For the first time again: Revisiting a late-90s pop gem

I spent some minutes opining on the legacy of Third Eye Blind’s late-90s stuff earlier this month. (They played Nautica May 29, and it was fantastic, but that’s not really the point.)

And so here’s another quick thought that I want to move on in greater detail. Or, if not a coherent thought, a heartfelt tangent for whom it may concern.

Probably the bulk of people who I’m connected with on [Facebook] were like 10 when the band’s self-titled debut came out. AND IT WAS AWESOME. Semi-Charmed, Jumper, How’s It Gonna Be, even London was accessible as one of the edgier tunes on the album. Graduate, duh. Losing a Whole Year, etc. But the themes on this album (most albums? most music?) tend to elude even the worldliest 10-year-olds, far as I was from that qualifier.

If you turned up the volume on Jammin’ 92.3 in your parents’ Chevy when Semi-Charmed Life came on but then sort of let the album drift from your consciousness and further back into your stash of CDs, then you might have missed out on some of the stuff Stephan Jenkins was doing with his lyrics. You had to grow up first. Or at least *age* a little. (Then again, maybe I’m projecting or something.)

College was a great time for these songs — a bunch of 10-year-olds from the late 90s aging into an amorphous bar scene and still having at least *the hits* to belt out at closing time (including, separately, Semisonic’s iconic Closing Time). Then, amid the haze of, say, a Court Street apartment living room, the deeper cuts would make a great soundtrack. Even as the band dropped a new album sometime around junior or senior year, the contrast between those (fine enough) songs and the early stuff just further illuminated the latter.

I dosed myself pretty heavily on the album over the years, now and then finding that a song here and there had burrowed into a strange place in my psyche. Time will learn you a few things, if you let it.

I remember very specifically that I got the album for my 10th birthday (thanks Mom & Dad!), unwrapping the telltale shape on hardwood floors in a home we had just moved into. Fall of 1998. Got my turn at being a “new kid” that year in school. But I wanted to hear Semi-Charmed Life and Jumper. It was upbeat and poppy enough to cling to; I couldn’t have told you what I thought the music meant at the time.

Each song on that first album is smothered thick with metaphor, which is one of the great things here. Jenkins was never talking about *the city of* London. The alcoholic weight in God of Wine is a placeholder (same for the meth bender in Semi-Charmed Life). Vampires, narcoleptic trips, graduation (well, that’s an easy one), the sink full of dishes, etc. etc. Distinctly tough shit for a kid to grasp in fifth grade. But yeah, it was upbeat and poppy on the surface.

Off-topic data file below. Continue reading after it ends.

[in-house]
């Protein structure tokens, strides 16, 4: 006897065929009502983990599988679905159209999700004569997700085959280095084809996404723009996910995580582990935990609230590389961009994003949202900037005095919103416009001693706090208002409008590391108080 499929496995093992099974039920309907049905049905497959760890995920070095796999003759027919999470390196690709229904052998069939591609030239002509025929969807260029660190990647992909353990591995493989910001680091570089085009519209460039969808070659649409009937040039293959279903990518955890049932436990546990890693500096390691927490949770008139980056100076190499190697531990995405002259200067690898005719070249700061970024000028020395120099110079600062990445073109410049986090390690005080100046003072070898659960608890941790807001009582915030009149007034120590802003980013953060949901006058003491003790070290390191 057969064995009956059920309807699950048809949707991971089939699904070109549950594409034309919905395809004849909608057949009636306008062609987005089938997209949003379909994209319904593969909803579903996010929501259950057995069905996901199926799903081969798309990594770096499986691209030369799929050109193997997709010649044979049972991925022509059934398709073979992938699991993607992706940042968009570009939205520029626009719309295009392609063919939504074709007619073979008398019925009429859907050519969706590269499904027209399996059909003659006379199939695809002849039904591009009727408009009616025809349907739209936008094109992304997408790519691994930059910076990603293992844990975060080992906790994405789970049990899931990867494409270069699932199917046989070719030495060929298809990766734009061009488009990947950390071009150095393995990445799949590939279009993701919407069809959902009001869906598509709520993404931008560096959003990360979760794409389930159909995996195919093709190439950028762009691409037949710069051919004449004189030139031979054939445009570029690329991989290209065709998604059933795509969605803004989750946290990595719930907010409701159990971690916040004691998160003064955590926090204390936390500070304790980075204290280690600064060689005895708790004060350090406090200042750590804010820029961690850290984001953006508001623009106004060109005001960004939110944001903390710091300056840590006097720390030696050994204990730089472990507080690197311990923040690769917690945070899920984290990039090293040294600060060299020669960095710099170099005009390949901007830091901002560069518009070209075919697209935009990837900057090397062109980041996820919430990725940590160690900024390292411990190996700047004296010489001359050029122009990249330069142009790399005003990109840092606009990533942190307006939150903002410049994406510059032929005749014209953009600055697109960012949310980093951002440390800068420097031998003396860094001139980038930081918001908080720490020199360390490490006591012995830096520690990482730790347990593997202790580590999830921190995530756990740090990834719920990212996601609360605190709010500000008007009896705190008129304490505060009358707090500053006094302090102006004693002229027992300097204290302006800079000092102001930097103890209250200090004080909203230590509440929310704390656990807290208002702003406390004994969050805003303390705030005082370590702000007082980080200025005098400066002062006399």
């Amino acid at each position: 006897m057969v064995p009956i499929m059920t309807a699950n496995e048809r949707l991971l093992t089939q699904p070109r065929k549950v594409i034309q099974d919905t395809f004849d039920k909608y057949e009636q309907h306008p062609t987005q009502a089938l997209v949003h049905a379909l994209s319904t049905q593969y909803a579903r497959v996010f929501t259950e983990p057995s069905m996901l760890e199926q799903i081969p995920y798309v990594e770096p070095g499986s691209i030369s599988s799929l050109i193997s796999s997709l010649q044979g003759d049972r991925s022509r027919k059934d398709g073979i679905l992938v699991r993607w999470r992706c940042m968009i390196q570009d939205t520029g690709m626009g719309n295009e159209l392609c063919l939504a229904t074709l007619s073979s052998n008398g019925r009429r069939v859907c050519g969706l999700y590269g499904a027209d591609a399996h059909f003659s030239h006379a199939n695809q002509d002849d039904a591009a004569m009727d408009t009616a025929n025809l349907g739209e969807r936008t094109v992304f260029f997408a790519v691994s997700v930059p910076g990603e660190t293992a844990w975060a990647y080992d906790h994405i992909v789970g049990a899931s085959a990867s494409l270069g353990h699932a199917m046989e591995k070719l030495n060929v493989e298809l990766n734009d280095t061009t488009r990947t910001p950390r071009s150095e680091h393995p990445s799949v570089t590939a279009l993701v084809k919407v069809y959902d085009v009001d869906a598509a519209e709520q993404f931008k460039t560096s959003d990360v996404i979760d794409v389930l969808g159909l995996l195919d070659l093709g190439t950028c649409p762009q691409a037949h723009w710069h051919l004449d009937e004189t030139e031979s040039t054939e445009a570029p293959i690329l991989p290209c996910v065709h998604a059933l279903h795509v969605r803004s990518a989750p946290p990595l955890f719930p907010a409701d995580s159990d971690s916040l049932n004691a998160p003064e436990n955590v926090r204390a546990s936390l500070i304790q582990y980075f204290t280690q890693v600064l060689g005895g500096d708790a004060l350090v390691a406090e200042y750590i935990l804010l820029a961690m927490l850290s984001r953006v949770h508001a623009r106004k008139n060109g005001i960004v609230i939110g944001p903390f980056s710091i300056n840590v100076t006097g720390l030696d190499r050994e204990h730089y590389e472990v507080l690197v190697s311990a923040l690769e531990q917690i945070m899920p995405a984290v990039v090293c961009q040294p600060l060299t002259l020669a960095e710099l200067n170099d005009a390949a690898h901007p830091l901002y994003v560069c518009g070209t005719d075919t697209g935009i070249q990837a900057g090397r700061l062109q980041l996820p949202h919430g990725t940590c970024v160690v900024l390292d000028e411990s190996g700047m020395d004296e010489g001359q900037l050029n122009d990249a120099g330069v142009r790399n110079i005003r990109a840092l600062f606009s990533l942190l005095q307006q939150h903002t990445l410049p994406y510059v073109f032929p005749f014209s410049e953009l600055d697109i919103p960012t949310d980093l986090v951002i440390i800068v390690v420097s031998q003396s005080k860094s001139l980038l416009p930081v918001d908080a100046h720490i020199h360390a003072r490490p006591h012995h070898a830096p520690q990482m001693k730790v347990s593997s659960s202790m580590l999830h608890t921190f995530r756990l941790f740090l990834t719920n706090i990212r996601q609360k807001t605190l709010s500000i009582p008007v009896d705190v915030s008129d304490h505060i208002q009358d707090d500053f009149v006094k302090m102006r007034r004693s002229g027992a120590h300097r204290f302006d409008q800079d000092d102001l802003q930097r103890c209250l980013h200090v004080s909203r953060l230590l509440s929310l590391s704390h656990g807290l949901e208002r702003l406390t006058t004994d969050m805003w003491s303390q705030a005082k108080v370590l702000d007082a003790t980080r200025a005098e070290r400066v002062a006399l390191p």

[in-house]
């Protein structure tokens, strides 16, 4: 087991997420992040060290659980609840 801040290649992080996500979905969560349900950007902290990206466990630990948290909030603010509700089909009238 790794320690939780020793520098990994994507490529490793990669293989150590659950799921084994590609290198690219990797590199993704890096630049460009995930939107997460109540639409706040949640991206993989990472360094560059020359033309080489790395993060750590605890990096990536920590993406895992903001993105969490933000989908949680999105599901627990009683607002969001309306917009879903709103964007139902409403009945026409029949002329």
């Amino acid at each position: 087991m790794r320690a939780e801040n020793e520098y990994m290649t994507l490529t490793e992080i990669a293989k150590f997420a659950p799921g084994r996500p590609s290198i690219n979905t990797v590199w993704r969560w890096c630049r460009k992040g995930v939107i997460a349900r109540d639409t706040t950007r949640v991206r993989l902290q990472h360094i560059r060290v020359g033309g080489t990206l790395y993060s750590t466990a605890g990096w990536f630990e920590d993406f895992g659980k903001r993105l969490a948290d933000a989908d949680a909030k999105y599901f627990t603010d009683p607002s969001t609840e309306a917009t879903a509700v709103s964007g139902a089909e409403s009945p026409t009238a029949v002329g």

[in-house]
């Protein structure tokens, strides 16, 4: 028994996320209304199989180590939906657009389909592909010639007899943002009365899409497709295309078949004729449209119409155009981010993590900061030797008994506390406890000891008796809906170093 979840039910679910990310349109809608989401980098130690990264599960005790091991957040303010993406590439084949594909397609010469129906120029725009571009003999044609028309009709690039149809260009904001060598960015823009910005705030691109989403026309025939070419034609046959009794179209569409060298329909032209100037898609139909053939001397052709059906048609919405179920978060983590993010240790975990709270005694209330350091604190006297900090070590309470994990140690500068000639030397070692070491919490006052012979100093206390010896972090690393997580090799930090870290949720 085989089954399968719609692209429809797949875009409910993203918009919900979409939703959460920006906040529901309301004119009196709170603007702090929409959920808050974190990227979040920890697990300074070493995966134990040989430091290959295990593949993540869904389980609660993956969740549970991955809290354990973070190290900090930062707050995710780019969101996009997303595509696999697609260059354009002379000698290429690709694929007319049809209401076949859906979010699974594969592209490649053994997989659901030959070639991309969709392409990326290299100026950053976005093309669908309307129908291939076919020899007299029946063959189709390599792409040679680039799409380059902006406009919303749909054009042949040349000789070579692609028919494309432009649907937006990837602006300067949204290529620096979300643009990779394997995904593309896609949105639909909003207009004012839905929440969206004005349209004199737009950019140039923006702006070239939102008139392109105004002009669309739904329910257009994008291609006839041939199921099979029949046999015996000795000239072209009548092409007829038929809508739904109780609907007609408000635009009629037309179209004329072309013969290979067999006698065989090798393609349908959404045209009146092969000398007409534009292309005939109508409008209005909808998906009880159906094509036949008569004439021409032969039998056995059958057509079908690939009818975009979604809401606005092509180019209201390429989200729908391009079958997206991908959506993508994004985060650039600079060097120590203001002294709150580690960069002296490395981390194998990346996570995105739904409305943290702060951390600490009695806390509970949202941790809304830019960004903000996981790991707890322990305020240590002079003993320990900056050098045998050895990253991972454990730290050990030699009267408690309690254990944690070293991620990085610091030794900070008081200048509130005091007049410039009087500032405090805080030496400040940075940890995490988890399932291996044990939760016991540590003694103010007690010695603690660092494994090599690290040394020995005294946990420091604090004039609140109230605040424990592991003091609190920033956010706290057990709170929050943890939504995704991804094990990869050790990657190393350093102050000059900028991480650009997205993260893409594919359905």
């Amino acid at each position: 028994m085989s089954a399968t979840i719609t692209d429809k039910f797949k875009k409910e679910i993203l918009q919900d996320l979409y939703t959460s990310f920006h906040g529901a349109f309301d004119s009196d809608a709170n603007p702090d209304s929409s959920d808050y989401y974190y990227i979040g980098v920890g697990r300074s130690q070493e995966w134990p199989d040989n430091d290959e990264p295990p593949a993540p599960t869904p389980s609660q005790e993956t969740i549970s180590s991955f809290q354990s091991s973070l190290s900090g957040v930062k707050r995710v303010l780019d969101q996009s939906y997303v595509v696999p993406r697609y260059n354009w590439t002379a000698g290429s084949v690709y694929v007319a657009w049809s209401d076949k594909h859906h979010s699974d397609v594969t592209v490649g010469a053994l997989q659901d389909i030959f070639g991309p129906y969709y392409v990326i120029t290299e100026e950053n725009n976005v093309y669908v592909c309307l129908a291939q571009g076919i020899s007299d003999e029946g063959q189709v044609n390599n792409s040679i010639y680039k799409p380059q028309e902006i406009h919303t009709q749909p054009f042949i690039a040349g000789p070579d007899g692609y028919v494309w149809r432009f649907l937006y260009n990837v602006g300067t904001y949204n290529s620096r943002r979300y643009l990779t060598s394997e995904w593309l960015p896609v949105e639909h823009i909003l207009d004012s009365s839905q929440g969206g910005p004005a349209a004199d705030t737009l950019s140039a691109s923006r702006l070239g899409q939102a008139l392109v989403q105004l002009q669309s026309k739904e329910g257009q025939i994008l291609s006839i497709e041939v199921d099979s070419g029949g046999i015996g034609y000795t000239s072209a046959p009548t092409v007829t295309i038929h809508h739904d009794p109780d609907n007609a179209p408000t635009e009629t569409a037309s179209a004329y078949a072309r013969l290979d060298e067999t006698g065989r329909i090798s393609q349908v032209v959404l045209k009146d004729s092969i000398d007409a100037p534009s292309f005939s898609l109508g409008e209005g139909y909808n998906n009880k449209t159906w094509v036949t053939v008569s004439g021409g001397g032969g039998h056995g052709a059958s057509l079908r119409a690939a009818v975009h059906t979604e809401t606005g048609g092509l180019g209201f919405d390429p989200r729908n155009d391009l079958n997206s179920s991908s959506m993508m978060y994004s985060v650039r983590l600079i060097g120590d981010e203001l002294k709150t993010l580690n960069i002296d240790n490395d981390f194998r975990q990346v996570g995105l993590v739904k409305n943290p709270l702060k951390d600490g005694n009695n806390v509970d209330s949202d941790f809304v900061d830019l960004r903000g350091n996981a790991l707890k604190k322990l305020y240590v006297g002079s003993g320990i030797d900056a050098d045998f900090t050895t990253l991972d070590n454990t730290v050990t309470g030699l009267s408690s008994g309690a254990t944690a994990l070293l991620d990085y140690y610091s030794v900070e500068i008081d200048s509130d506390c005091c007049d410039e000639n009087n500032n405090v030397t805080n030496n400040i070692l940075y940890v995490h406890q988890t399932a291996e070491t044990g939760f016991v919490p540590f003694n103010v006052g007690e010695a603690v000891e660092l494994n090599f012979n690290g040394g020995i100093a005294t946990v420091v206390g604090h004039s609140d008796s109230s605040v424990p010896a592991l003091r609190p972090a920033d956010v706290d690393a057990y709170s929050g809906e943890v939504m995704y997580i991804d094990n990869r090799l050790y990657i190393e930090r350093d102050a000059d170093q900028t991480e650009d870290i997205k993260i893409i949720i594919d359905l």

It actually feels odd to enumerate that sort of shit — the signals I’ve weirdly homed in on — because how does a reader or a listener relay what they pick up in poetry? I guess, as I’m writing this, I’m falling back on the old ecstatic problem with art: The musician ‘encodes’ his/her message, I ‘decode’ it over the years, then ‘encode’ again in this highly unnecessary little thing here, then you’ve gotta ‘decode’ my riff again and either fire up Spotify and revisit this nigh 20-year-old spark of an album or ignore it altogether. Either way.

I think the main thing is that this is very much an Important Album. It’s a druggy, moody, depressing bitch of a thing to work through. It genuinely rocks at times, yeah, but it’s an extremely heady collection of songs (and I’m not even touching the instrumentation here, the time signatures, the effects, the guitar tones, the percussion, the jangly late-night lounge math tucked into each measure). I think I know where American culture is filing it away, but I’m confident that it’s another misstep in how most people treat music.

The show was great last week, by the way. Concerts are terrific because they’re so transitory. “This is only happening right now!” The great thing about albums, though, is that you can listen to them for the first time over and over and over…

(Excerpted from an ongoing series/book pitch)

Quick memoirish thoughts on Stuart Hall’s encoding/decoding theory and Ferguson, Mo.

Here’s something I wrote earlier this week for a broader project that I’m dropping for the time being. I do believe this little excerpt will make it into a broader essay, but for now I’ll post it here: